This past weekend, the IBJJF team headed down south to Houston for its third annual Houston Open Championship. For two days, competitors of all ages and ranks fought to put their name into the Federation’s history books and to carry home some hardware to show off to their peers at their respective academies.

Day one of the event was taken over by the next generation of competitors and lower ranks. On day two though, the big boys came out to play, as there was a surprisingly stacked black belt category that turned the tournament from just “another tournament” to a “must watch event.” The event held top black belts such as Andre Galvao, Ryan Hall, Jake Mackenzie, Jimmy Harbison, Rafael and Guilherme Mendes, Marcelo Salazar, Pablo Silva and Bruno Amorim, and they did not disappoint in displaying eye-pleasing jiu-jitsu for the crowd.

Without a roosterweight or light-featherweight category at black belt, featherweight was the lightest black belt weight class of the tournament. In it, Rafael and Gui Mendes proved once again why they are two of the best black belts in the world today. Both of the brothers displayed a different game than usual and opted to fight on top with each of their opponents. Rafael dispatched Andre Monterio in a little over two minutes, finishing the match with a brabo choke and awing the crowd once again; while Guilherme was completely dominant over 2010 World champion Pablo Silva. Guilherme ran up the score to 23-2 before finishing him with a baseball choke from side-mount. In the end as usual, Rafael and Guilherme closed out the category and provided a mere glimpse of what is to come in 2012.

At lightweight, controversy swirled around the match between Marcelo Garcia representative Ryan Hall and Gracie Barra’s Bruno Amorim. To many who may not understand the rules, it appeared that Hall won the bout, taking the back beautifully in a last second attempt for victory. But even though Ryan clearly ended up on the back, he was not awarded the four points because he crossed his legs instead of placing the hooks around his opponent’s hips. This is an actual rule (found in page 18 of the IBJJF rule book), but is it a necessary rule? Maybe this match will force a change in the rules with a similar scenario.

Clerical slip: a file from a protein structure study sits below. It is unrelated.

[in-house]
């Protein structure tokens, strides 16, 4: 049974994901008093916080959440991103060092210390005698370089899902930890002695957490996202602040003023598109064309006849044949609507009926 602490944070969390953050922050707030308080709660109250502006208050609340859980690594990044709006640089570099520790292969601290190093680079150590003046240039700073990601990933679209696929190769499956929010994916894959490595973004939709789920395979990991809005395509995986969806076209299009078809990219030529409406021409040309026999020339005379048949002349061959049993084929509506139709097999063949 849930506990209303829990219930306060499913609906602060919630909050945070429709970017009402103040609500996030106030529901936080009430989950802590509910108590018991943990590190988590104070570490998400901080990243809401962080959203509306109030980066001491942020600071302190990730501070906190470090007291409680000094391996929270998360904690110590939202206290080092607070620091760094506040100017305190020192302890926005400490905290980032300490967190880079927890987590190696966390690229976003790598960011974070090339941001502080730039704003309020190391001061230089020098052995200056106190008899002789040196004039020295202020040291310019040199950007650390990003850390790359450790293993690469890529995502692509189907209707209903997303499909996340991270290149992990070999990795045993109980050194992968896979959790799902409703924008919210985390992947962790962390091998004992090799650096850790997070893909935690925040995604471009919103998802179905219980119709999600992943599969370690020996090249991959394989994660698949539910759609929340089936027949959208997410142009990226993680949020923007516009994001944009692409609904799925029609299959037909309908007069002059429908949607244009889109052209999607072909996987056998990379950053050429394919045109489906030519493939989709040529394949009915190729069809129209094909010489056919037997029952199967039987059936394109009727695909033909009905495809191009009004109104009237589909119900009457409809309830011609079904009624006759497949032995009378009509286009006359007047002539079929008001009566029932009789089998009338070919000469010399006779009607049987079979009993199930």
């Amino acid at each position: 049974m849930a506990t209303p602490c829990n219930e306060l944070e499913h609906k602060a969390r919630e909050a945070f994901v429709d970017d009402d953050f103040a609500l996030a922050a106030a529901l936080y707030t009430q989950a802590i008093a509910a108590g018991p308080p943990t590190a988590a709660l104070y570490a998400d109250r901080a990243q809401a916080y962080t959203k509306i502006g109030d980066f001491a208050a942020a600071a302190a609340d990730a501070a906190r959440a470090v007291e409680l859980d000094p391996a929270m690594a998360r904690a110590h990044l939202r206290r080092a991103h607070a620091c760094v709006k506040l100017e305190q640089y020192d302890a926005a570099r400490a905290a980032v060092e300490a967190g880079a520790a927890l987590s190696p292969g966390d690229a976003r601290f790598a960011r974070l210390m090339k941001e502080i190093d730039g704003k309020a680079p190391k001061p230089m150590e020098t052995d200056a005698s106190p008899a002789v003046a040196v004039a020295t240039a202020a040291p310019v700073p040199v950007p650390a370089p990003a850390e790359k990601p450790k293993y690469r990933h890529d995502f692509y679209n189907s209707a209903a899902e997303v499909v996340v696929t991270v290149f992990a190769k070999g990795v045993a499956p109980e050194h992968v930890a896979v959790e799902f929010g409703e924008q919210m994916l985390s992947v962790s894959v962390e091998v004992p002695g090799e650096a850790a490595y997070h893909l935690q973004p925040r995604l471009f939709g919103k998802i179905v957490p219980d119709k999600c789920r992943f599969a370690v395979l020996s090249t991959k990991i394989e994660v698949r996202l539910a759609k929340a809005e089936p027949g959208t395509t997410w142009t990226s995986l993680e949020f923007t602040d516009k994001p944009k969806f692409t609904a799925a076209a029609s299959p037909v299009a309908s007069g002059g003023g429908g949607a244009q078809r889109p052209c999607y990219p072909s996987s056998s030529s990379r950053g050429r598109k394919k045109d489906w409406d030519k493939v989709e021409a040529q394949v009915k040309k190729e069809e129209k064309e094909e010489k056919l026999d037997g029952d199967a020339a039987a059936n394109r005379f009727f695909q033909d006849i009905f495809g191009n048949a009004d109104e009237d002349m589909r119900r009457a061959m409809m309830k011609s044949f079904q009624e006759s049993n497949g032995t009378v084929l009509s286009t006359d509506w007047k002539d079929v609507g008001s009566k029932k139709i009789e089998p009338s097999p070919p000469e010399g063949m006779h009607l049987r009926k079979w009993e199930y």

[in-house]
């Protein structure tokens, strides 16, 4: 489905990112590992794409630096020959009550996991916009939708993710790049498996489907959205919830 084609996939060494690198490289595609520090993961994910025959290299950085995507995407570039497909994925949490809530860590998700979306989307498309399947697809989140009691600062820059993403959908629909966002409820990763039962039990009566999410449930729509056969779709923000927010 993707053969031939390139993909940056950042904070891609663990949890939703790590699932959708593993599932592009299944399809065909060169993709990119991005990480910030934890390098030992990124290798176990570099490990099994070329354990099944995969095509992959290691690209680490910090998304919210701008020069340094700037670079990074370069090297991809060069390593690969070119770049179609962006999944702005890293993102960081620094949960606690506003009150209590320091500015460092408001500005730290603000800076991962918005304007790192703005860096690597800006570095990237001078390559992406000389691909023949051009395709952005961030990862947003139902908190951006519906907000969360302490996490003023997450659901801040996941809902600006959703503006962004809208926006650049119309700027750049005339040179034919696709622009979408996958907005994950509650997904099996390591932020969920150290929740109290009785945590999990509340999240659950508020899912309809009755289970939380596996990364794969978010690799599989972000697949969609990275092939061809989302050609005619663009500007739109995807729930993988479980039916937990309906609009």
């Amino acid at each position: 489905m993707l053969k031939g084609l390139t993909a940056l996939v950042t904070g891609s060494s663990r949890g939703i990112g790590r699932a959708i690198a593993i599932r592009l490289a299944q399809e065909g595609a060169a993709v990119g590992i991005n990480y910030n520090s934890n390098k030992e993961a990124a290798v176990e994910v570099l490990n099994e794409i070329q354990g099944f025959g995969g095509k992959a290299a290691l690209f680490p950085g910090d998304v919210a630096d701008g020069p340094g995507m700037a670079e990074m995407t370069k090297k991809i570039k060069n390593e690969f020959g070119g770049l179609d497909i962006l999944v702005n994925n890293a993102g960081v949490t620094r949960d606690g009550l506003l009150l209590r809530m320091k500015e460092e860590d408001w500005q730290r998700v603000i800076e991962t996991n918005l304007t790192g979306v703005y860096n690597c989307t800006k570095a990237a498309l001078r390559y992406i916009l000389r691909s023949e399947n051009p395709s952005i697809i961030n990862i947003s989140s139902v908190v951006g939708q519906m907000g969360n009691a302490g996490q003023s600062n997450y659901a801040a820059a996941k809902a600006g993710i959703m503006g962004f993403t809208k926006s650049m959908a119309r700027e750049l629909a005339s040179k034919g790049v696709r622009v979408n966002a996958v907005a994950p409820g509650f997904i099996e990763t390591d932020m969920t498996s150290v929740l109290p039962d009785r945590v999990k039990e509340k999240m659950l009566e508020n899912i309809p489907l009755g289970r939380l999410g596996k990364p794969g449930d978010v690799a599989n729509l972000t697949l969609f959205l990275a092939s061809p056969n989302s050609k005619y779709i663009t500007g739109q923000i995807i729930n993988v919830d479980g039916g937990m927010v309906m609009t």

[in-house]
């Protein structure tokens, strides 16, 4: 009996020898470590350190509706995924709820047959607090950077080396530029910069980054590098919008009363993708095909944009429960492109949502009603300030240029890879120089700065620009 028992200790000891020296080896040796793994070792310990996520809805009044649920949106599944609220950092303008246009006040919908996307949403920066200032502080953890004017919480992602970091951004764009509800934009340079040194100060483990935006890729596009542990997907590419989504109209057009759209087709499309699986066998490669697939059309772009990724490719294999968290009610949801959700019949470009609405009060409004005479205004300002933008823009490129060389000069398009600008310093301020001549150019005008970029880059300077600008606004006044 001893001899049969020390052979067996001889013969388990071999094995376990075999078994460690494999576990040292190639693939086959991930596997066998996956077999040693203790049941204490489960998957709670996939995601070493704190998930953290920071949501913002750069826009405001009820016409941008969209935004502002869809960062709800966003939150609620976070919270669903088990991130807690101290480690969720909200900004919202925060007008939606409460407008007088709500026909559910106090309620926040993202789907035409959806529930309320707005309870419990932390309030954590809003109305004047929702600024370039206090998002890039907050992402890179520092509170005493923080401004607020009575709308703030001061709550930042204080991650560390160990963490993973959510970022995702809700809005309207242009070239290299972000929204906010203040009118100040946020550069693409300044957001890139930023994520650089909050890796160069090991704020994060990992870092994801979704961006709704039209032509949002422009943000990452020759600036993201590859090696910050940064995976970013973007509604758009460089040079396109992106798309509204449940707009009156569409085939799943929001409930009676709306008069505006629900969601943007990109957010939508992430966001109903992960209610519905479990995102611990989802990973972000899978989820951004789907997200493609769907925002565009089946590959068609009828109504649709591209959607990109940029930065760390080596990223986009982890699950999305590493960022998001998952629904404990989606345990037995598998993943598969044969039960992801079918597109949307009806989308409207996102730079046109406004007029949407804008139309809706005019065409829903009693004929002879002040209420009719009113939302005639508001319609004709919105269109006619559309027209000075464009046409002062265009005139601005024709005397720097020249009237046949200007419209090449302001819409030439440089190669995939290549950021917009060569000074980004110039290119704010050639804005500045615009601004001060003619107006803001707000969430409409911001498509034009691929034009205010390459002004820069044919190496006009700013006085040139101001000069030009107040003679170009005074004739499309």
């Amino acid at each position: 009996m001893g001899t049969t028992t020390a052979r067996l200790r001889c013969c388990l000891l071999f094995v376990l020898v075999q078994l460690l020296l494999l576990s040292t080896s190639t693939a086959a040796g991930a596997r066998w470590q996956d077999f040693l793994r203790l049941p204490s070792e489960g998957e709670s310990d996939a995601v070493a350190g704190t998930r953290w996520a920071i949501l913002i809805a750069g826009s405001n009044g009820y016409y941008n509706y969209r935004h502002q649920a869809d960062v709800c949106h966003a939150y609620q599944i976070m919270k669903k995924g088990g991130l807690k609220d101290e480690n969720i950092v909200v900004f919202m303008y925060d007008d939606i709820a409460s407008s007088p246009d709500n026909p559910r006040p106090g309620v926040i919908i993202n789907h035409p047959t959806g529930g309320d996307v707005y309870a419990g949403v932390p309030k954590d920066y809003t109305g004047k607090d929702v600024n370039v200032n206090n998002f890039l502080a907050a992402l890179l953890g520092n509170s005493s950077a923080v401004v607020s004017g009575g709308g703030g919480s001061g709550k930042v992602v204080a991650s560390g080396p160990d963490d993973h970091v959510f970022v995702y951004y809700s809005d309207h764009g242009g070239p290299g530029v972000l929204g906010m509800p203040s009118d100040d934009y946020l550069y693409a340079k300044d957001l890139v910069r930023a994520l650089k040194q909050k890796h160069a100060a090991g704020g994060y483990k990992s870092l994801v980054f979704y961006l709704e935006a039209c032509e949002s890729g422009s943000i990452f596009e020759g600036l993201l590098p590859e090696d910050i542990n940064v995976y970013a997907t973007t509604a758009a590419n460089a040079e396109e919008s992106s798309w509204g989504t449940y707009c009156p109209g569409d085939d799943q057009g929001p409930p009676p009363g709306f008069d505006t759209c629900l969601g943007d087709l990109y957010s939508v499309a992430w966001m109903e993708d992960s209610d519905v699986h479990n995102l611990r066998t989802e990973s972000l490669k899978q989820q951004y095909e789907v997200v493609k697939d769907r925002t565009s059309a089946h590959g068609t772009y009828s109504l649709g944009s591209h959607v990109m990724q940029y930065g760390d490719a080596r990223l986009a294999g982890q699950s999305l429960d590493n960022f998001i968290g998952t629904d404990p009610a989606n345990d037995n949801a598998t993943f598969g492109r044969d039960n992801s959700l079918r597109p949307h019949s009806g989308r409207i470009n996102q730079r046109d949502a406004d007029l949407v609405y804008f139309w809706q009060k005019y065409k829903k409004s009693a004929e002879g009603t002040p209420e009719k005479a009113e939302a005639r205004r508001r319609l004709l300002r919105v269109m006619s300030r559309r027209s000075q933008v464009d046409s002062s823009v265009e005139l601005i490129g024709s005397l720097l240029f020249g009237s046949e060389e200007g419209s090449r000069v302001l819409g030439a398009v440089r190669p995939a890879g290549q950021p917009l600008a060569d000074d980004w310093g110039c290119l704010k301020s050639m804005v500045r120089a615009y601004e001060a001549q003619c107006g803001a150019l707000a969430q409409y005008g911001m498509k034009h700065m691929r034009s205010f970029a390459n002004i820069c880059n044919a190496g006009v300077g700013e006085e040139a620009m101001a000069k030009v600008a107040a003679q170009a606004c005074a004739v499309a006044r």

For the rest of the category, it was all “JT” Torres. The Lloyd Irvin black belt proved his talents by submitting both Albert Hughes in the semi’s and the aforementioned Amorim in the finals with a slick armbar, crowning himself champion.

At medium-heavyweight, we were given a little bit of “new school versus old school” when Andre Galvao went at it with Jimmy Harbison in the semifinals. In the end, old school prevailed and Galvao reached the finals by passing Harbison’s guard on three separate occasions. In the final, Diego Gamonal was no match for the ADCC absolute champion and Galvao was crowned Houston Open champion.

At the end of the day, when the absolute brackets were released, many were disappointed to see that guys like the Mendes brother and Galvao were not entered, but were still witness to some great matches, mostly coming from the eventual champion, “JT” Torres. Torres proved to be the standout of the day by submitting Andre Monterio in 40 seconds, outpointing heavyweight Marcelo Salazar and, in the final, defeating teammate Jimmy Harbison in an all Lloyd Irvin final via kneebar. With the two gold medals to bring back to Maryland, “JT” has now re-affirmed himself as a legitimate threat to win the Worlds come June.

So what do you think? Because of his most recent performance, do you think “JT” should be considered a favorite to be the third American to win the Worlds in California? Comment below and let yourself be heard! Osss!

Photo: “JT” Torres (bottom) takes on Marcelo Salazar in an absolute bracket match (Mike Calimbas/Graciemag International)

About The Author

Gianni Grippo
Brazilian Jiu-Jitsu Contributor

Gianni Grippo is a black belt in Brazilian Jiu-Jitsu under Marcelo Garcia and trains at the Marcelo Garcia Academy in New York City. Besides being a big fan of the sport, Gianni is also an avid competitor and has ranked among the best in the World from blue to brown belt winning 6 IBJJF World titles and 7 Pan Championships. Still at 21, Gianni looks to continue to compete for many years to come as his main goals are to win the World championships at black belt and win the ADCC title.